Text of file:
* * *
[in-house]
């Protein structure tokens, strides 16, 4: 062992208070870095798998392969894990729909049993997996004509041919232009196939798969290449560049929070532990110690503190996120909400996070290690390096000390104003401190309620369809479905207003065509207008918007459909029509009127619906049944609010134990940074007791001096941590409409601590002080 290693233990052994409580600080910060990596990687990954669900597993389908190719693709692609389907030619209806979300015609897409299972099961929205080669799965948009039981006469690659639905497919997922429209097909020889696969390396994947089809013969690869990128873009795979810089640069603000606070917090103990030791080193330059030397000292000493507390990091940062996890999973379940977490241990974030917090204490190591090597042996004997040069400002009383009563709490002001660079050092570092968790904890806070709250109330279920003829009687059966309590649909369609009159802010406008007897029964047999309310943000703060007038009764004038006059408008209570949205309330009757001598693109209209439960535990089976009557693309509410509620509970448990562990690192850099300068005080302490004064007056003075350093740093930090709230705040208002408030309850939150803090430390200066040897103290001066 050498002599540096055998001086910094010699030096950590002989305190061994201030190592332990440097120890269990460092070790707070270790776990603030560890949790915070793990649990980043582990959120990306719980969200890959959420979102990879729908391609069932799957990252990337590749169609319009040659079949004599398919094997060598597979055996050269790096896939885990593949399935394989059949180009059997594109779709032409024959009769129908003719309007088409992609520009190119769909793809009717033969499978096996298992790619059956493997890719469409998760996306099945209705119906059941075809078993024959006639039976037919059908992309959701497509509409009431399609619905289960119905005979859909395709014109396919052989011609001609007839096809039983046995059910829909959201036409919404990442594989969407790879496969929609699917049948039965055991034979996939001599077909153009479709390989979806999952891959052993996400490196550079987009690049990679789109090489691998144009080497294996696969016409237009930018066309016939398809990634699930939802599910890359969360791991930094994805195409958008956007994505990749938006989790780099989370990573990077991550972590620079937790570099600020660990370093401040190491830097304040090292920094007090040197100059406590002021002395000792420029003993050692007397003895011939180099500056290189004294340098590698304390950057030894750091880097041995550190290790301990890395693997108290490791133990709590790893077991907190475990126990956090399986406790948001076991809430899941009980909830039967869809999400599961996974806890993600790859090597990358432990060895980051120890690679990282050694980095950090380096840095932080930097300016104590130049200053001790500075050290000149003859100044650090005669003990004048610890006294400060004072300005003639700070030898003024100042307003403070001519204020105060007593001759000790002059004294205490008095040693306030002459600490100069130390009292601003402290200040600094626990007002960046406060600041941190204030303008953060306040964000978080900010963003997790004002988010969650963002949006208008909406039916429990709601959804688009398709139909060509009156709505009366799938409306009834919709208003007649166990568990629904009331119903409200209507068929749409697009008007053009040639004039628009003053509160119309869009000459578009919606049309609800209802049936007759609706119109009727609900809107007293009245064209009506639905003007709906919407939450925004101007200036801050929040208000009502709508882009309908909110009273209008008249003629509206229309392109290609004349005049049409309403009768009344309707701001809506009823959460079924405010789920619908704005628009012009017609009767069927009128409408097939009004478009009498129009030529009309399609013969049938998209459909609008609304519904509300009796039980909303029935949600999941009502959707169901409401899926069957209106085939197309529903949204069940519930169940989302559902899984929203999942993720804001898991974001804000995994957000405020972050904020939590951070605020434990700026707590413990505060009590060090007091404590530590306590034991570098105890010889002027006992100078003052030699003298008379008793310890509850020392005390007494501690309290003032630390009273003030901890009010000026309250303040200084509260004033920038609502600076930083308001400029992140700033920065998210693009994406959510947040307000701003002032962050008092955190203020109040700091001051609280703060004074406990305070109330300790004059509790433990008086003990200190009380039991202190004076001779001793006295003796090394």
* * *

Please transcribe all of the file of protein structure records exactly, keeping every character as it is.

[in-house]
């Protein structure tokens, strides 16, 4: 062992208070870095798998392969894990729909049993997996004509041919232009196939798969290449560049929070532990110690503190996120909400996070290690390096000390104003401190309620369809479905207003065509207008918007459909029509009127619906049944609010134990940074007791001096941590409409601590002080 290693233990052994409580600080910060990596990687990954669900597993389908190719693709692609389907030619209806979300015609897409299972099961929205080669799965948009039981006469690659639905497919997922429209097909020889696969390396994947089809013969690869990128873009795979810089640069603000606070917090103990030791080193330059030397000292000493507390990091940062996890999973379940977490241990974030917090204490190591090597042996004997040069400002009383009563709490002001660079050092570092968790904890806070709250109330279920003829009687059966309590649909369609009159802010406008007897029964047999309310943000703060007038009764004038006059408008209570949205309330009757001598693109209209439960535990089976009557693309509410509620509970448990562990690192850099300068005080302490004064007056003075350093740093930090709230705040208002408030309850939150803090430390200066040897103290001066 050498002599540096055998001086910094010699030096950590002989305190061994201030190592332990440097120890269990460092070790707070270790776990603030560890949790915070793990649990980043582990959120990306719980969200890959959420979102990879729908391609069932799957990252990337590749169609319009040659079949004599398919094997060598597979055996050269790096896939885990593949399935394989059949180009059997594109779709032409024959009769129908003719309007088409992609520009190119769909793809009717033969499978096996298992790619059956493997890719469409998760996306099945209705119906059941075809078993024959006639039976037919059908992309959701497509509409009431399609619905289960119905005979859909395709014109396919052989011609001609007839096809039983046995059910829909959201036409919404990442594989969407790879496969929609699917049948039965055991034979996939001599077909153009479709390989979806999952891959052993996400490196550079987009690049990679789109090489691998144009080497294996696969016409237009930018066309016939398809990634699930939802599910890359969360791991930094994805195409958008956007994505990749938006989790780099989370990573990077991550972590620079937790570099600020660990370093401040190491830097304040090292920094007090040197100059406590002021002395000792420029003993050692007397003895011939180099500056290189004294340098590698304390950057030894750091880097041995550190290790301990890395693997108290490791133990709590790893077991907190475990126990956090399986406790948001076991809430899941009980909830039967869809999400599961996974806890993600790859090597990358432990060895980051120890690679990282050694980095950090380096840095932080930097300016104590130049200053001790500075050290000149003859100044650090005669003990004048610890006294400060004072300005003639700070030898003024100042307003403070001519204020105060007593001759000790002059004294205490008095040693306030002459600490100069130390009292601003402290200040600094626990007002960046406060600041941190204030303008953060306040964000978080900010963003997790004002988010969650963002949006208008909406039916429990709601959804688009398709139909060509009156709505009366799938409306009834919709208003007649166990568990629904009331119903409200209507068929749409697009008007053009040639004039628009003053509160119309869009000459578009919606049309609800209802049936007759609706119109009727609900809107007293009245064209009506639905003007709906919407939450925004101007200036801050929040208000009502709508882009309908909110009273209008008249003629509206229309392109290609004349005049049409309403009768009344309707701001809506009823959460079924405010789920619908704005628009012009017609009767069927009128409408097939009004478009009498129009030529009309399609013969049938998209459909609008609304519904509300009796039980909303029935949600999941009502959707169901409401899926069957209106085939197309529903949204069940519930169940989302559902899984929203999942993720804001898991974001804000995994957000405020972050904020939590951070605020434990700026707590413990505060009590060090007091404590530590306590034991570098105890010889002027006992100078003052030699003298008379008793310890509850020392005390007494501690309290003032630390009273003030901890009010000026309250303040200084509260004033920038609502600076930083308001400029992140700033920065998210693009994406959510947040307000701003002032962050008092955190203020109040700091001051609280703060004074406990305070109330300790004059509790433990008086003990200190009380039991202190004076001779001793006295003796090394």